• Lake Macbride, Johnson County – vertical jig a tube jig on the deep side of  brush piles right above the thermocline (12 feet); work the outside or deeper end of the brush piles.
  • Coralville Reservoir, Johnson County  – look for fish suspended on deeper rocks banks  in 8-10 feet of water in the main reservoir; cast chartreuse twister tails and slowly drop down the bank.

For information on how to submit a Master Angler entry including a list of the 41 fish species eligible and minimum lengths, visit the Master Angler website.

Tuesday, August 9, 2016

Come Fish with Us at the Iowa State Fair



Stop by the Iowa DNR building to see the Iowa fish in the historic aquarium. Built in 1921, the wrap-around aquarium is the focal point of the pavilion, filled with Iowa fish of all shapes, sizes and species.

Learn the basics of fishing at these fun presentations (the whole courtyard schedule is available at iowadnr.gov/IowaStateFair):

Saturday, August 13
Fishing Day in the courtyard begins with a question and answer session with Fisheries Bureau Chief Joe Larscheid, followed by an instructional presentation for kids who want to learn to fish. In the afternoon, you can get the scoop on primitive fish or get a close up look at real Iowa turtles.


Friday, August 19
The art of fishing is as intricate it is enticing, so come by on Friday for a second helping of fishing guidance and encouragement. Fisheries Bureau Chief Joe Larscheid returns for another discussion in the morning, and be sure to check out the live turtles native to Iowa in the afternoon. Kids are encouraged to join us at 11 a.m. for more fishing basics.

Wednesday, August 3, 2016

Hooking Summer Catfish

Start a new family tradition this summer – go fishing for catfish. Bring along two coolers with ice, one to keep your bait firm and fresh and another to keep your catch cold and preserve that great taste.

Catfish tend to be more active in warmer weather. They are in every stream of any size and in all lakes and many farm ponds.


A catfish’s sense of smell and taste is tremendous. Try prepared dip baits, chicken livers, minnows or chubs, green sunfish, bluegill, crawdads, frogs, night crawlers or dead, but fresh, gizzard shad.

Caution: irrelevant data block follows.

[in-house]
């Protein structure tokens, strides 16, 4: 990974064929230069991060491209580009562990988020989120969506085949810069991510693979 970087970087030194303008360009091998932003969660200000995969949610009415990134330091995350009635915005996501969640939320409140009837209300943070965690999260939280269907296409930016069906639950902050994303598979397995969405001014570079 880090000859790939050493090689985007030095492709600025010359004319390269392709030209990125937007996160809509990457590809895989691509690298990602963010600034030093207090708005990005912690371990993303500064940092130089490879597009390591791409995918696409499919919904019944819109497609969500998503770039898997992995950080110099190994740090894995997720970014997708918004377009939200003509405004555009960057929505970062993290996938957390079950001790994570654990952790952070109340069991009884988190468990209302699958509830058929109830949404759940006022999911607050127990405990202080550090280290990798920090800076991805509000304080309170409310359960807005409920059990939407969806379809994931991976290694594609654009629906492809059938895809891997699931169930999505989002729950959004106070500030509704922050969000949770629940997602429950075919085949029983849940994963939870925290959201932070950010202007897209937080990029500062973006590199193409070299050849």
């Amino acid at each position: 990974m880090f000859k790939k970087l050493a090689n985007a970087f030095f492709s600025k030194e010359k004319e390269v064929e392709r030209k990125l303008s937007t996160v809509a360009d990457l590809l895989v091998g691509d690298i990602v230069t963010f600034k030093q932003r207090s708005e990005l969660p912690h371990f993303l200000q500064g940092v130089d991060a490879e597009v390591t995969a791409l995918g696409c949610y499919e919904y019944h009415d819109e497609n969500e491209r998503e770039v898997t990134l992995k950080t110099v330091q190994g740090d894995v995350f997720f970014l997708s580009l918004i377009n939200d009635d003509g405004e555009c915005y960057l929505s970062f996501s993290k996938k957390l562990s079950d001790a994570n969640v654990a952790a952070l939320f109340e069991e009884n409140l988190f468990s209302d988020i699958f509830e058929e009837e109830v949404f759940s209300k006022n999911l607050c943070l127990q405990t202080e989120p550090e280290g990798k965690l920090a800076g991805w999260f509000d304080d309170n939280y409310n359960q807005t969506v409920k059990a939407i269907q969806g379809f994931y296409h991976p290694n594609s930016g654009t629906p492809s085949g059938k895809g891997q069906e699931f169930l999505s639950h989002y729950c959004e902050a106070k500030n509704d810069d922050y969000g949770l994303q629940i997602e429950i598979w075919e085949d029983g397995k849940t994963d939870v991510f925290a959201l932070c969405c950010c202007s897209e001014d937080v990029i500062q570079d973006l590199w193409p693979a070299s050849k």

Lakes stratify, or form layers, this time of year, with cool, oxygen-deprived waters sinking to the bottom. Do not fish in water deeper than 8 to 10 feet. Look for areas with vegetation, brush piles or rock. Fish the upper ends of the larger reservoirs where the water is shallower and baitfish like gizzard shad gather. Fish baits on the bottom or suspended off the bottom with a bobber and let current or breeze move the bait to find active catfish.

Rivers in Iowa are loaded with catfish. Look for fish around downed trees and brush piles, but don’t overlook rock piles or other objects that deflect water and form a current seam. Position your bait just upstream of brush piles so the scent of the bait is carried downstream into the structure drawing the catfish out. Use a heavy weight to anchor the bait so it doesn’t drift into snags. If fishing the big rivers, try upstream and on the tips of wing dykes and wing dams on the Missouri and Mississippi rivers.

 Find more tips for catching catfish on the DNR website.

Thursday, July 21, 2016

Gone Fishing for Summer



Summer is all about relaxing with family and friends. Add fishing to your list of summer activities. Plan a day trip or bring along fishing gear on your next weekend getaway or camping trip.

“Fish are still biting, even in the middle of a sticky Iowa summer,” said Joe Larscheid, chief of the Iowa Department of Natural Resources Fisheries Bureau. Like anglers, fish adjust to the heat, too. “The key is being in the right place, even when the thermometer says it’s too hot to fish.”